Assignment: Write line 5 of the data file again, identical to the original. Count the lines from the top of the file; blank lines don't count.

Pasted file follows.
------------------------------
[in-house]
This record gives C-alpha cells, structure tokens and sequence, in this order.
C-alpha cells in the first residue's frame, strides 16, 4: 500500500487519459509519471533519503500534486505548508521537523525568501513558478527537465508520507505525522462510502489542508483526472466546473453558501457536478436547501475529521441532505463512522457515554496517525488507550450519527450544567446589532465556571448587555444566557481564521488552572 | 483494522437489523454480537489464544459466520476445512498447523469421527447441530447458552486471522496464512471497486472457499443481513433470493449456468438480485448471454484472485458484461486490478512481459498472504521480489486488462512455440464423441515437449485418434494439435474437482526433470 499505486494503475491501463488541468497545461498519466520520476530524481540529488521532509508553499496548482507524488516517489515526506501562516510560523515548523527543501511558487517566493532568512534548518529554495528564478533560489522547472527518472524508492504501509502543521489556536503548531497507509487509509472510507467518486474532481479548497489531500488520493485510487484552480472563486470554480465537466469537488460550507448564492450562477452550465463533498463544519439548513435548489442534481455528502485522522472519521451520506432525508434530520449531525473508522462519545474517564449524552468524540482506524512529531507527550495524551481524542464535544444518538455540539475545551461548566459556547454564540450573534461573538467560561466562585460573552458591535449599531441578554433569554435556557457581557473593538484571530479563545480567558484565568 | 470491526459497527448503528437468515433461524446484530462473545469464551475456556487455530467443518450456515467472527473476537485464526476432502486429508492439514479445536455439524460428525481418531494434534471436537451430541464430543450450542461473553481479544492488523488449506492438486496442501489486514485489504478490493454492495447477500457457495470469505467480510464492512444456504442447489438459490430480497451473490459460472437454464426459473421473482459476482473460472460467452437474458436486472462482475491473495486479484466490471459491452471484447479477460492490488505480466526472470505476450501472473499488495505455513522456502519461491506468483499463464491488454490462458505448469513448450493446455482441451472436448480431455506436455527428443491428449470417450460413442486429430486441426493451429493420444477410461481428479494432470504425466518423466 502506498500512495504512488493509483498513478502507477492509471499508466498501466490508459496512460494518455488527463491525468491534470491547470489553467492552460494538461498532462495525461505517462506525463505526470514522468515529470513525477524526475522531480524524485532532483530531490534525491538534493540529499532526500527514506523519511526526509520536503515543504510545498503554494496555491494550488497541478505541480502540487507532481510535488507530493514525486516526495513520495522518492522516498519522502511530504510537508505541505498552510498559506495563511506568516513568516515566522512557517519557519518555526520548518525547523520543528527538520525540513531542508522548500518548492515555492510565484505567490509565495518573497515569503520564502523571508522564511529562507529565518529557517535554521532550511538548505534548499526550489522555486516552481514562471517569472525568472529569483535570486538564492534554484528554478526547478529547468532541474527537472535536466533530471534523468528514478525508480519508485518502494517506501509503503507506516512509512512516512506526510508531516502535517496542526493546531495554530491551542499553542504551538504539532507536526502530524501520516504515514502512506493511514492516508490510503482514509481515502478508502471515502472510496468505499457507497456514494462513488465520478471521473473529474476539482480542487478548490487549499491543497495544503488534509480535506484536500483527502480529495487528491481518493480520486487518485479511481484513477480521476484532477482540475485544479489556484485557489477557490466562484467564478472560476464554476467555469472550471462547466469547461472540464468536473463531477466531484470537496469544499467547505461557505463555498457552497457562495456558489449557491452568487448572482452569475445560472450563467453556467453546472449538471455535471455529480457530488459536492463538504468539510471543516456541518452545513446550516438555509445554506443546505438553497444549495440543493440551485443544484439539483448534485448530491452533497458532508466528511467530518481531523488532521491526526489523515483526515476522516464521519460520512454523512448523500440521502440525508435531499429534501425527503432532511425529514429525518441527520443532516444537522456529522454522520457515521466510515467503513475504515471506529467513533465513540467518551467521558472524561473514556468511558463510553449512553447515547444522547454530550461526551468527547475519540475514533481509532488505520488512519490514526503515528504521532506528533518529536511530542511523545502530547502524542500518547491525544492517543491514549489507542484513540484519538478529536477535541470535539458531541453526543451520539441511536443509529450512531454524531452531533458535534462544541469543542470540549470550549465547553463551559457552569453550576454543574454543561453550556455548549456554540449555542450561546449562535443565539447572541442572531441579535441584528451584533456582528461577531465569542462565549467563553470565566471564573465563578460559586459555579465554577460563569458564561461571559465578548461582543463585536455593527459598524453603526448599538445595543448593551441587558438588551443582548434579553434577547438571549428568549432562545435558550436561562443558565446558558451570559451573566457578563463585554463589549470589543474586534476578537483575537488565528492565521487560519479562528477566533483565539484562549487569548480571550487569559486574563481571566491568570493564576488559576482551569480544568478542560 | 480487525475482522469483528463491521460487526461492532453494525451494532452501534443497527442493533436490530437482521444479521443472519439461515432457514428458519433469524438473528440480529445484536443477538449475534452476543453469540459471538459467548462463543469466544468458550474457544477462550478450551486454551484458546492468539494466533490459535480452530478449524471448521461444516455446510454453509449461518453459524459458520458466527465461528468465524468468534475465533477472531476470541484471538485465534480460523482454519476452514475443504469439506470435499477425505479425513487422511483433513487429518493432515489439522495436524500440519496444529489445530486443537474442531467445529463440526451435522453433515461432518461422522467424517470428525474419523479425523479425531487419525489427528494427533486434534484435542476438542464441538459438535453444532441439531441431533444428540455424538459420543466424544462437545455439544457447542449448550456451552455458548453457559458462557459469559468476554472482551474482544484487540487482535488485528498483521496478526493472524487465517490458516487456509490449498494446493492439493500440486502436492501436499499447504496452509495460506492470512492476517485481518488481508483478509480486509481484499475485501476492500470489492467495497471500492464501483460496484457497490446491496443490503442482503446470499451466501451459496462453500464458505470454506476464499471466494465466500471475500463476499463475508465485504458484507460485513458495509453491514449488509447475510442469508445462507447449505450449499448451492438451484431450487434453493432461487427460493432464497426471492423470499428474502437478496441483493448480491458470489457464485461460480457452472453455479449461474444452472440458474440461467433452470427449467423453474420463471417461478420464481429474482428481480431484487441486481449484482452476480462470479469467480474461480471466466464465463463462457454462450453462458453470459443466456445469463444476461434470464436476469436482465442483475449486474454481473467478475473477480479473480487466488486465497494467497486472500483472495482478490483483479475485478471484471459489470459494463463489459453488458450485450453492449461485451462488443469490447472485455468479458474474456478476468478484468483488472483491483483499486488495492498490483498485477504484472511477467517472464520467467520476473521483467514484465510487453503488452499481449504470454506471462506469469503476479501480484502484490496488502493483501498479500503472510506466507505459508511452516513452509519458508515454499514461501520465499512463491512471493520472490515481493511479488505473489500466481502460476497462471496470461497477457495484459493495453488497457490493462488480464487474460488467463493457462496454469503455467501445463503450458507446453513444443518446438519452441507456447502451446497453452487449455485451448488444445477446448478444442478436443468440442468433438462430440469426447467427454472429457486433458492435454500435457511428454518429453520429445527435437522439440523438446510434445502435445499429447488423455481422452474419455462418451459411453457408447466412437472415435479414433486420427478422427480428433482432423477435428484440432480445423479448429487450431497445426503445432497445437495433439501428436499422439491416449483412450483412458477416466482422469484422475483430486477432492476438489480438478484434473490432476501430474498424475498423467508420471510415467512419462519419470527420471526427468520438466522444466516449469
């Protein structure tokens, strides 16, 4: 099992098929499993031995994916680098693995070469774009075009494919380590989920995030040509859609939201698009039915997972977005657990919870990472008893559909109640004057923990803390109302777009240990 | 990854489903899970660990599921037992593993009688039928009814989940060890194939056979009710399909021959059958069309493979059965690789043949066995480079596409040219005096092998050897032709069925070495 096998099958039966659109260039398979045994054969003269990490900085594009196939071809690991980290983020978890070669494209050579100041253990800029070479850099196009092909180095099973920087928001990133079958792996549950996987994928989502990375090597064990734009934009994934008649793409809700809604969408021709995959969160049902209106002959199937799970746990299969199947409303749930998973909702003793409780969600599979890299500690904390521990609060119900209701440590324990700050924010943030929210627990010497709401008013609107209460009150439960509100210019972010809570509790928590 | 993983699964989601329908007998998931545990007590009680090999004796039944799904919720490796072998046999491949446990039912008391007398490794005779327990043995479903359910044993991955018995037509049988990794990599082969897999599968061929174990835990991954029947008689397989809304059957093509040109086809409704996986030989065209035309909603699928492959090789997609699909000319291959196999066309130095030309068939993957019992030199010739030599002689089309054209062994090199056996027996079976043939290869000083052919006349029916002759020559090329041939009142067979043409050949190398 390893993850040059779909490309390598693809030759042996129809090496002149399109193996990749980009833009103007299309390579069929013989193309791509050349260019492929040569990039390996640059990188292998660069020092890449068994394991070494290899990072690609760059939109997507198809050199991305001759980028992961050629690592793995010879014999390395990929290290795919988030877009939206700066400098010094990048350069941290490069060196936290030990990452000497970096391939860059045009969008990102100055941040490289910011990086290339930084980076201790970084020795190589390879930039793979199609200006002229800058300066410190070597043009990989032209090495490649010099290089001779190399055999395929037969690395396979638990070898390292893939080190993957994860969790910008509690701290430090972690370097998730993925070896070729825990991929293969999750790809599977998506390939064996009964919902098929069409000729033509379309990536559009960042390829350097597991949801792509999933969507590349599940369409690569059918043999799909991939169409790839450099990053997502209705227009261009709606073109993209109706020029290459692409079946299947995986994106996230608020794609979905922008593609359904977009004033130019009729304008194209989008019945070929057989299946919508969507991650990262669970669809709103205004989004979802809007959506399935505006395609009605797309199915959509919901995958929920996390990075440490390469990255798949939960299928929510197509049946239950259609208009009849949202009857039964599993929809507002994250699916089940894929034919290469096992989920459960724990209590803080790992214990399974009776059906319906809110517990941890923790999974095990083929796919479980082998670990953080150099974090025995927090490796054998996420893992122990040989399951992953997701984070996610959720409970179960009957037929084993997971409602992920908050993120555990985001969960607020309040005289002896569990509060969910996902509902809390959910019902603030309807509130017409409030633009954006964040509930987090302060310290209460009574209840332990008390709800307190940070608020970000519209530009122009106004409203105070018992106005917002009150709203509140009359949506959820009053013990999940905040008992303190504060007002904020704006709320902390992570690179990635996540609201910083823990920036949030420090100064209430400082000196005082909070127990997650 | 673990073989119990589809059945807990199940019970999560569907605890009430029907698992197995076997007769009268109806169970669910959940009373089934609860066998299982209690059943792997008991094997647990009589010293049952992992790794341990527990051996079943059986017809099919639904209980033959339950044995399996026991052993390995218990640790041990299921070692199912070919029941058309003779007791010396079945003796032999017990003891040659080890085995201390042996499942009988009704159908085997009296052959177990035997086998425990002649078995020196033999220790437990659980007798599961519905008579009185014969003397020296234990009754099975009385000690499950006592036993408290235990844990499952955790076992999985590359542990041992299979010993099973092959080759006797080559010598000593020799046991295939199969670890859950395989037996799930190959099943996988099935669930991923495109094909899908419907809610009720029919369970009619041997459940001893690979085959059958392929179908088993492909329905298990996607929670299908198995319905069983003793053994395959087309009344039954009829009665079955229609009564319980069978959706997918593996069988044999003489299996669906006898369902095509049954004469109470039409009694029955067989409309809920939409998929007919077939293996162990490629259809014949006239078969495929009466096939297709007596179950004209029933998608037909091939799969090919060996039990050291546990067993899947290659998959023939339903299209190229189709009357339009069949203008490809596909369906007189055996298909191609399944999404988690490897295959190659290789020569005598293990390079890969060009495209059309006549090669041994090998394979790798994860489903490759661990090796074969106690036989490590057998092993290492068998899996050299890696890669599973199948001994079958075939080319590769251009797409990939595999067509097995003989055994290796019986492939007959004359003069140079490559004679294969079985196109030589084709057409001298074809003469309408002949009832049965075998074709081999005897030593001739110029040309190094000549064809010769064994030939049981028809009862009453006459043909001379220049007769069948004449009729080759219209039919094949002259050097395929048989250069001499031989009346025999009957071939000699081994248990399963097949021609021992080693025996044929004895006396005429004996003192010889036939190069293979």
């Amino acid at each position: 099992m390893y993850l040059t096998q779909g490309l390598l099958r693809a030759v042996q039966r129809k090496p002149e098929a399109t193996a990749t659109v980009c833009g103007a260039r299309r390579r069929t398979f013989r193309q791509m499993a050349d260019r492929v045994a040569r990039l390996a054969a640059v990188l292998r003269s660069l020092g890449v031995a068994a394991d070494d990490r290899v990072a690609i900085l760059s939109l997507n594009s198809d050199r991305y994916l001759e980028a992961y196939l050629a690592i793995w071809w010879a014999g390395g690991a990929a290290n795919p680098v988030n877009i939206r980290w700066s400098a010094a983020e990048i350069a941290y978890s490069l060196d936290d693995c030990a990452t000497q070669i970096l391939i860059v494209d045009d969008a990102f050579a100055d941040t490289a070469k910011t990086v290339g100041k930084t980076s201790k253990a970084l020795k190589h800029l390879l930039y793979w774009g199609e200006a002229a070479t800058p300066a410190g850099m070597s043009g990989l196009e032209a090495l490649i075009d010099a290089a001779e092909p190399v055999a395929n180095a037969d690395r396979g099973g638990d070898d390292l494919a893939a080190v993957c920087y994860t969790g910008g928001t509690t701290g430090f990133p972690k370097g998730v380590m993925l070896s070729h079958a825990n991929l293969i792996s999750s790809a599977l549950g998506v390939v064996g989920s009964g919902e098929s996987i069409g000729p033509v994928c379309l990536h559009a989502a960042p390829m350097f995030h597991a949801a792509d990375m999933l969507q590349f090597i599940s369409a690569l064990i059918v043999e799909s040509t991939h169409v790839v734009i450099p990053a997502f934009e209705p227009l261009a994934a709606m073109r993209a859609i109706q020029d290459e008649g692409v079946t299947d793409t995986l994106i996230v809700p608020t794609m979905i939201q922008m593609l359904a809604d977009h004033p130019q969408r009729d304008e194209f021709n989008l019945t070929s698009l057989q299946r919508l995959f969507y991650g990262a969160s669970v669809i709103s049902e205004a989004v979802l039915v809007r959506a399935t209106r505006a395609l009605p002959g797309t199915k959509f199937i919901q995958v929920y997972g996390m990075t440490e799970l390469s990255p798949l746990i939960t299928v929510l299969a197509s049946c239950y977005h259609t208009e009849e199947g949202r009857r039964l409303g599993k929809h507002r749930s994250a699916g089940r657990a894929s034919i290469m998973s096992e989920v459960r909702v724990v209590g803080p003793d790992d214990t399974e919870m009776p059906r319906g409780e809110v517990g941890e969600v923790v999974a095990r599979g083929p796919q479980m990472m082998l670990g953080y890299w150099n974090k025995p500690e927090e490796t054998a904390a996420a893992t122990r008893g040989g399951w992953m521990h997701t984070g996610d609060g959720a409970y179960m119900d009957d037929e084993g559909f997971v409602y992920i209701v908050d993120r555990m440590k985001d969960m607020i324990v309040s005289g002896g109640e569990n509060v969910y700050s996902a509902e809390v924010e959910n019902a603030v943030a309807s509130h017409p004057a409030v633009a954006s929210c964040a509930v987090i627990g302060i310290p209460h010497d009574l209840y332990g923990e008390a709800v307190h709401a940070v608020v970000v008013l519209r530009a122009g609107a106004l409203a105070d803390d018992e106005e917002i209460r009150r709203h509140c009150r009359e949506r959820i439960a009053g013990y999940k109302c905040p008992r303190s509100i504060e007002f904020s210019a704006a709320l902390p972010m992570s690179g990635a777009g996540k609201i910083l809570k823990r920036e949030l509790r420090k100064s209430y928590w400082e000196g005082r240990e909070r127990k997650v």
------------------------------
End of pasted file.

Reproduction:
């Amino acid at each position: 099992m390893y993850l040059t096998q779909g490309l390598l099958r693809a030759v042996q039966r129809k090496p002149e098929a399109t193996a990749t659109v980009c833009g103007a260039r299309r390579r069929t398979f013989r193309q791509m499993a050349d260019r492929v045994a040569r990039l390996a054969a640059v990188l292998r003269s660069l020092g890449v031995a068994a394991d070494d990490r290899v990072a690609i900085l760059s939109l997507n594009s198809d050199r991305y994916l001759e980028a992961y196939l050629a690592i793995w071809w010879a014999g390395g690991a990929a290290n795919p680098v988030n877009i939206r980290w700066s400098a010094a983020e990048i350069a941290y978890s490069l060196d936290d693995c030990a990452t000497q070669i970096l391939i860059v494209d045009d969008a990102f050579a100055d941040t490289a070469k910011t990086v290339g100041k930084t980076s201790k253990a970084l020795k190589h800029l390879l930039y793979w774009g199609e200006a002229a070479t800058p300066a410190g850099m070597s043009g990989l196009e032209a090495l490649i075009d010099a290089a001779e092909p190399v055999a395929n180095a037969d690395r396979g099973g638990d070898d390292l494919a893939a080190v993957c920087y994860t969790g910008g928001t509690t701290g430090f990133p972690k370097g998730v380590m993925l070896s070729h079958a825990n991929l293969i792996s999750s790809a599977l549950g998506v390939v064996g989920s009964g919902e098929s996987i069409g000729p033509v994928c379309l990536h559009a989502a960042p390829m350097f995030h597991a949801a792509d990375m999933l969507q590349f090597i599940s369409a690569l064990i059918v043999e799909s040509t991939h169409v790839v734009i450099p990053a997502f934009e209705p227009l261009a994934a709606m073109r993209a859609i109706q020029d290459e008649g692409v079946t299947d793409t995986l994106i996230v809700p608020t794609m979905i939201q922008m593609l359904a809604d977009h004033p130019q969408r009729d304008e194209f021709n989008l019945t070929s698009l057989q299946r919508l995959f969507y991650g990262a969160s669970v669809i709103s049902e205004a989004v979802l039915v809007r959506a399935t209106r505006a395609l009605p002959g797309t199915k959509f199937i919901q995958v929920y997972g996390m990075t440490e799970l390469s990255p798949l746990i939960t299928v929510l299969a197509s049946c239950y977005h259609t208009e009849e199947g949202r009857r039964l409303g599993k929809h507002r749930s994250a699916g089940r657990a894929s034919i290469m998973s096992e989920v459960r909702v724990v209590g803080p003793d790992d214990t399974e919870m009776p059906r319906g409780e809110v517990g941890e969600v923790v999974a095990r599979g083929p796919q479980m990472m082998l670990g953080y890299w150099n974090k025995p500690e927090e490796t054998a904390a996420a893992t122990r008893g040989g399951w992953m521990h997701t984070g996610d609060g959720a409970y179960m119900d009957d037929e084993g559909f997971v409602y992920i209701v908050d993120r555990m440590k985001d969960m607020i324990v309040s005289g002896g109640e569990n509060v969910y700050s996902a509902e809390v924010e959910n019902a603030v943030a309807s509130h017409p004057a409030v633009a954006s929210c964040a509930v987090i627990g302060i310290p209460h010497d009574l209840y332990g923990e008390a709800v307190h709401a940070v608020v970000v008013l519209r530009a122009g609107a106004l409203a105070d803390d018992e106005e917002i209460r009150r709203h509140c009150r009359e949506r959820i439960a009053g013990y999940k109302c905040p008992r303190s509100i504060e007002f904020s210019a704006a709320l902390p972010m992570s690179g990635a777009g996540k609201i910083l809570k823990r920036e949030l509790r420090k100064s209430y928590w400082e000196g005082r240990e909070r127990k997650v």